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National Wine inks merger deal with Dallas wholesaler

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Indianapolis-based National Wine & Spirits Inc. is joining forces with an out-of-state wholesale beverage distributor, presumably to better compete against a rival that won a bitter battle to sell liquor in Indiana.

National announced Wednesday morning that it will become Republic National Distributing Co. of Indiana after Dallas-based Republic National completes the purchase of “certain assets” of National.

Terms were not announced, but both companies are portraying the deal as an equal partnership.

The acquisition follows a November ruling from the Indiana Alcohol and Tobacco Commission to drop its opposition to Miami-based Southern Wine & Spirits of America Inc.’s request to distribute alcohol in Indiana.  

Even though National controls nearly 60 percent of the Indiana market, it is one-tenth the size of Southern. Southern holds distribution agreements with alcohol manufacturers in 29 states, an advantage that National fears it will leverage to steal away its Indiana contracts.

National should benefit from Republic’s size. It is the second-biggest distributor of premium wine and spirits in the country, with operations in 18 states and Washington, D.C., according to the company’s Web site.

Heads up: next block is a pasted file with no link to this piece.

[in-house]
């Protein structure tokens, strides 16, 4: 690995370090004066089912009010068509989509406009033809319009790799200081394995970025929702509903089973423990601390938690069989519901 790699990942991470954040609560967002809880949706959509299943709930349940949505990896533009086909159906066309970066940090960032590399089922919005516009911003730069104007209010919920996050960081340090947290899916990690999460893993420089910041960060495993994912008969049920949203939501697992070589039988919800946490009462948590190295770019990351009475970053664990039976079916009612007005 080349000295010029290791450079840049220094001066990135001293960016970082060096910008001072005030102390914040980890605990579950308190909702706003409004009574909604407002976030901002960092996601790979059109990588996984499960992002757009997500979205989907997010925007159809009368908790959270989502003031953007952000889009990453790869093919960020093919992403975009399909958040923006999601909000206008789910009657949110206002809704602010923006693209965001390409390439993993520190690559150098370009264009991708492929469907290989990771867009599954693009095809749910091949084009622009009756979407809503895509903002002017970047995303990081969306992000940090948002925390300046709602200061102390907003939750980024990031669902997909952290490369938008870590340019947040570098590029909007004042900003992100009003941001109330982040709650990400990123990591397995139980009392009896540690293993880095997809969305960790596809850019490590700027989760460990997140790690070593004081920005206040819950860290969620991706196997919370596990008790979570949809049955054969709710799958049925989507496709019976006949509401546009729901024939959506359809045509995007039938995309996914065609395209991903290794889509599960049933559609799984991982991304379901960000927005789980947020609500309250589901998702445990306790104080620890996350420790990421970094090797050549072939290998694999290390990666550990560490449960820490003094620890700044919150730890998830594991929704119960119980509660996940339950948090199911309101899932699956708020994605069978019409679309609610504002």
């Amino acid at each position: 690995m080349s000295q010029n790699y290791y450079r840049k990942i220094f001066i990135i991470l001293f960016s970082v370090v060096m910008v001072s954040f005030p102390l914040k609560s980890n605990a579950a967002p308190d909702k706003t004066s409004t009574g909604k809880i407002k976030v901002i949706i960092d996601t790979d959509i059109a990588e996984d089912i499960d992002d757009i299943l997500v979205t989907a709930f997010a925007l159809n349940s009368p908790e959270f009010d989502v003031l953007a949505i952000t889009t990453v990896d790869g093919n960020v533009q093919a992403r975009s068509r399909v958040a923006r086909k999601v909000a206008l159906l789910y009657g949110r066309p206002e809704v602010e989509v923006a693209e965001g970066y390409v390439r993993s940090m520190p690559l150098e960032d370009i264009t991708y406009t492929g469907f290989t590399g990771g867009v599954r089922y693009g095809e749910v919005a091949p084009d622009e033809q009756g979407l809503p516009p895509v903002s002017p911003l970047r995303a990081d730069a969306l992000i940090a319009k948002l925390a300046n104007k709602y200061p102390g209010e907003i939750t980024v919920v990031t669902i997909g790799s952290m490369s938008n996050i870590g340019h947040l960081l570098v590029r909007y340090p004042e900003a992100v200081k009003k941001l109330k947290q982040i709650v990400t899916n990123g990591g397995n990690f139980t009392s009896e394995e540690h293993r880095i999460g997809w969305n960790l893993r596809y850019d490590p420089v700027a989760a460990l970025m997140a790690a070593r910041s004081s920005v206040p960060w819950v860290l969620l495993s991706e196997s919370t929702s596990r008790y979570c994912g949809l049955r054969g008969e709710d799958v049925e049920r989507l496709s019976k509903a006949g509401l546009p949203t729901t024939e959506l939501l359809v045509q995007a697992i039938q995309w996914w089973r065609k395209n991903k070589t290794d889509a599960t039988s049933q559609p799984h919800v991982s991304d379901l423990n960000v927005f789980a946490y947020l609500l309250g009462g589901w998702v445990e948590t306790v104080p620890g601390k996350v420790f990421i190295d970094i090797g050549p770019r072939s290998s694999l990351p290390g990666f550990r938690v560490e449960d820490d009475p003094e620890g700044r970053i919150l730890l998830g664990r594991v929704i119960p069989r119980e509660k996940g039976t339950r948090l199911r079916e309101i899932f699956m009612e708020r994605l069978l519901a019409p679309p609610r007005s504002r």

National distributes wine and spirits in Indiana and Michigan, and employs more than 1,000 people in the two states. Republic will have about 7,000 employees following the deal with National.

Phone calls to National seeking comment on the deal were not immediately returned. But, in a written release, National Owner and Chairman Jim LaCrosse said Republic emerged, after a careful review of options, as the clear choice with whom to partner.

“[Republic] has a reputation for its integrity and its commitment to excellence in sales and customer service,” LaCrosse said. “Our combined organizations will ensure our new company will continue to grow.”

LaCrosse has called Southern “the 800-pound gorilla,” warning the commission that Southern would drive his company out of business in Indiana.

The commission’s decision to drop its opposition to Southern was surprising. Its unanimous ruling in favor of Southern reversed two previous rulings—also made unanimously—that denied Southern’s application for permits.

In 2008, the commission turned Southern away because the owners of the company dwell outside Indiana. That residency restriction, however, was effectively nixed in a Sept. 14 opinion by the Indiana Attorney General’s Office.

The next day, the commission denied Southern again, this time citing anticompetitive behavior in other states.

As part of its agreement with Republic, National announced Chief Operating Officer John Baker will remain in that position under the new structure.

Baker said in the announcement that the transaction will close as soon as the licensing process is completed.

The two companies had been in discussions for several months, Republic President Tom Cole said.

“The addition of Indiana to our organization continues to underscore our commitment to build [Republic] into the best network of wine and spirits wholesalers in America,” Cole said in the release.



 

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